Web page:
I am not lost…

August 28, 2017

Fifty Shades of Love (no seriously)

(BEAR WITH ME ON THE TITLE. I PROMISE IT HAS NOTHING TO DO WITH WHAT IT’S PARODYING. …ACTUALLY IT’S THE EXACT OPPOSITE. PLEASE FORGIVE ME)

Hah. Remember when I said I was going to get back into this? Yeahhhhhhhh I did really well with that. But hey! I’m trying? Points for effort?

I feel like I had a topic I wanted to talk about here, but now I can’t remember what it was, so I’m going to talk about something. (This summarizes most of my life, honestly. As my grandmother would always say, “If you’ve forgotten what you were going to say, it was probably a lie.”

Can’t tell where my sense of humor comes from, can ya?

In any event. I’ve been reading (guess. Go ahead. Guess.) a M.C.A. Hogarth trilogy (bet you never would have guessed) and something has come to my attention that I’ve seen a lot in real life, but never had a good way to talk about it in terms of literature, but Micah has provided several characters that I can use to discuss this. So let’s just jump into it.

Non-romantic and/or non-sexual physical contact.

I’ve had discussions about both this and saying “I love you” and not having it Always Have To Mean Something Romantic And/Or Sexual with friends of mine, but I’ve never known how to address it in fiction. Romances are a big part of modern literature, of pretty much any flavor. And don’t get me wrong! I love a good romance, and I’ve got a bunch of them on my Kindle. I enjoy writing them, too. But sometimes, even personally, I just want to curl up with someone and feel safe and secure, and not have to worry about whether or not that person thinks I want to have sex with them. Or, even worse, have it assumed that I do, and have unwanted advances.

Morgan Locke, in Hogarth’s Blood Ladders trilogy (which you will see reviews for in time), deals with this in several instances, with varying degrees of implementation. I don’t want to name names, because it’s fun seeing them come to pass naturally, but while Morgan does have a clear, romantic and sexual interest, there are also very profound loves shared between him and other characters that don’t need to be sexual. Don’t need to be romantic. Don’t need to be anything more than an incredibly deep, profound, and intimate bond between two people–and Hogarth makes it very clear that that is what she is doing. Morgan makes it clear that the love for these people is different. And these other relations do not have a significant bearing on his romantic inclination. It’s a wonderful balance.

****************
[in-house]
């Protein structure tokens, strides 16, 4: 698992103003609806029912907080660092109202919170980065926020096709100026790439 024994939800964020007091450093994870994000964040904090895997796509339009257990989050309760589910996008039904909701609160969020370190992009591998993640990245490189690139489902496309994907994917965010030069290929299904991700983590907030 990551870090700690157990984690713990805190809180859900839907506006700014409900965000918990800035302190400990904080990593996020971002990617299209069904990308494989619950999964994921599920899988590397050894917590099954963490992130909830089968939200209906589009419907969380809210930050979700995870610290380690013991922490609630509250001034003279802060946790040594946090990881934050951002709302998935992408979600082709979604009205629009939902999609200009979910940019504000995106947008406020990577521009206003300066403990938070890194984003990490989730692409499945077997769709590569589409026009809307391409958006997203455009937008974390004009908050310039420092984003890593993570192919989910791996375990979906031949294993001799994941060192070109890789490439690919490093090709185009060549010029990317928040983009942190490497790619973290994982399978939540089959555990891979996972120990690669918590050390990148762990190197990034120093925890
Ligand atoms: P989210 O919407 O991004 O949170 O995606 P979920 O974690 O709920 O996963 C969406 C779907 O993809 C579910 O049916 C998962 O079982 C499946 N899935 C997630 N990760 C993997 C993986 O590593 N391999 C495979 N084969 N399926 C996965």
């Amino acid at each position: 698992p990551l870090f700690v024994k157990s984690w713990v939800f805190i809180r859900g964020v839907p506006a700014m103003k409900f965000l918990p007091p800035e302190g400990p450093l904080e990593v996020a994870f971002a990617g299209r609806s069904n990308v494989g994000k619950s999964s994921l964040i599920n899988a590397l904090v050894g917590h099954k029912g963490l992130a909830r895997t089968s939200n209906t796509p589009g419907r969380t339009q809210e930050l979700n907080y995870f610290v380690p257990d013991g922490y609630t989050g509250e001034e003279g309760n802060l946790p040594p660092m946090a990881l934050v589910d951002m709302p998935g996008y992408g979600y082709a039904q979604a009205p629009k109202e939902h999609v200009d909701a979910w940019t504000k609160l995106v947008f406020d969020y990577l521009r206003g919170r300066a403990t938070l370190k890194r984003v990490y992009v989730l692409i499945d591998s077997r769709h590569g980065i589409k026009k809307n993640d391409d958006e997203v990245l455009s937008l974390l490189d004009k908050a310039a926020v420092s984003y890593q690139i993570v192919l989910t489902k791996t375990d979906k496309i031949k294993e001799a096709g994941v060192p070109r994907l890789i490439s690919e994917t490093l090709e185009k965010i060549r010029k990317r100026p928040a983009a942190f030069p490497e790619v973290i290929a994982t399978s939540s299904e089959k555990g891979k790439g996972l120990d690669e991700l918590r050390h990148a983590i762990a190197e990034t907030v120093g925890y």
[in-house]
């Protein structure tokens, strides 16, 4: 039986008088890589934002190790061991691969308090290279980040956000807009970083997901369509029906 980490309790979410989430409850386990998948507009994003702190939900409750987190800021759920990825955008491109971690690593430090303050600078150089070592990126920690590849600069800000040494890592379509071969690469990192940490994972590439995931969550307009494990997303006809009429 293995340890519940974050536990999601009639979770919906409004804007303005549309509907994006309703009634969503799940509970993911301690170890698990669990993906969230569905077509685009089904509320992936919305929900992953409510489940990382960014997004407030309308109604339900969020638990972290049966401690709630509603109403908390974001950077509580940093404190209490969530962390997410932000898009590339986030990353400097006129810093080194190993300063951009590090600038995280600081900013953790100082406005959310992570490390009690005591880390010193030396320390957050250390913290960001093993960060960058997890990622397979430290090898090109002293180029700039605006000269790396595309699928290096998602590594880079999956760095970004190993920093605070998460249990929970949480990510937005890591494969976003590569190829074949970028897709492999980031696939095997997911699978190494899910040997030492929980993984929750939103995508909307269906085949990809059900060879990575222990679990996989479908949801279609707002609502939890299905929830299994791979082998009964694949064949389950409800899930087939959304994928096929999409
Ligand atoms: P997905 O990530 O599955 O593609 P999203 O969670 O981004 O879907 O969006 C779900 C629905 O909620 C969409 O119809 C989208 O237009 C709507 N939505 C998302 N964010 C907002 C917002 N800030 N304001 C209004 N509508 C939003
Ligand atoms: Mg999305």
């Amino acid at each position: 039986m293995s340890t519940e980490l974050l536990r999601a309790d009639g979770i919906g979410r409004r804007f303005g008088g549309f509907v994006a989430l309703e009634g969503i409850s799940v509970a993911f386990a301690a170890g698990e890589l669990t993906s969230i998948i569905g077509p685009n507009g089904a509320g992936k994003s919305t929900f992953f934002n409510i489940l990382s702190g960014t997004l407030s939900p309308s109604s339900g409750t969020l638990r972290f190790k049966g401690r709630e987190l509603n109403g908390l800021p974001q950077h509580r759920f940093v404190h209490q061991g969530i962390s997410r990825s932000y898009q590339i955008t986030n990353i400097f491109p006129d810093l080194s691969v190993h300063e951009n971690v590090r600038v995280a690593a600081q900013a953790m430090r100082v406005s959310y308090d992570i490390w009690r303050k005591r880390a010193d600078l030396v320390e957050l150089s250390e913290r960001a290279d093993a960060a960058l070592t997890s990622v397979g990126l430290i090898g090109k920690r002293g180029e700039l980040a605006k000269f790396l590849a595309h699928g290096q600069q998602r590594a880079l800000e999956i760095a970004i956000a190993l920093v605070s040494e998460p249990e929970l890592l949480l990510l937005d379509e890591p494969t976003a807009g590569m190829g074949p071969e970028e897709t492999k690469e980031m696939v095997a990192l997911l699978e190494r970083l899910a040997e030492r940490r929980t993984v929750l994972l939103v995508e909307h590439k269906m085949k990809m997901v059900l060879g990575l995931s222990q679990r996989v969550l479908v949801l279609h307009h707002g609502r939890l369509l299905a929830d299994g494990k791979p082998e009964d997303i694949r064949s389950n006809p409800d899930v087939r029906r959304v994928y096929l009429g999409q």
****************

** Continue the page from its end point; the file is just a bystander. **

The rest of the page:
I’ve seen this also in Hogarth’s Dreamhealers series, with Vasiht’h and Jahir. The very premise of their story, in many ways, focuses on the inherently non-sexual and non-romantic relationship between the two of them. Vasiht’h, being a Glaseah, had no interest in sex; they are (I believe completely) an asexual race. Jahir does have a sex drive, though he’s squashed it rather impressively over time, and some of his struggle becomes how to express that. But at all times, no matter what he faces, his relationship with Vasiht’h is first. The link to his partner, to the other end of his mindline, is not something he will waver on. Neither of them well. It’s so wonderful to see the intimacy of the friendship and know that at no point, will it be complicated by sex.

Yet again, I will reiterate that I don’t think sex is bad. I don’t think it needlessly complicates everything. However, I have seen far too many authors use it as an easy way to add a level of tangle and angst to a story, where there doesn’t need to be. (I’ve seen too many real life relationships where as soon as sex was included, everything got messy.) True, I do come at this topic from a grey-A viewpoint. Sex isn’t particularly important to me. Everyone always told me, in response to my answer of “well I never have” when they all complained about how long it had been, that I didn’t know what I was missing so it didn’t count. Well, I “know what I’m missing” now. And some…three? I think it’s been three years since my last “tumble” shall we say, and I’m still not particularly bereft.

What I miss is the physical intimacy, not the sexual kind. The tactile comfort, the emotional closeness. I enjoyed the enjoyment of my partner, not particularly anything else.

So when I see characters like these, who have these amazing friendships that can fall into such intimacy and never be tangled in the sheets…there’s something peaceful about it. It’s hard to explain. But it’s good to remember that not all intimacy needs to be sexual. Not all love needs to be romantic. I love my best friend more than most other people in this world, but I have no interest in taking her to bed with me. (And I’m pretty sure she’d say the same of me!) I think it’s important for all of us to have these gentle reminders, and not forever be trapped in the loop of “all love means sex.”

There should be a fandom term for that. Shipping seems to be inherently romantic. Squishing? Can we squish things? I think that sounds suitable.

I squish Jahir and Vasiht’h forever. ❤

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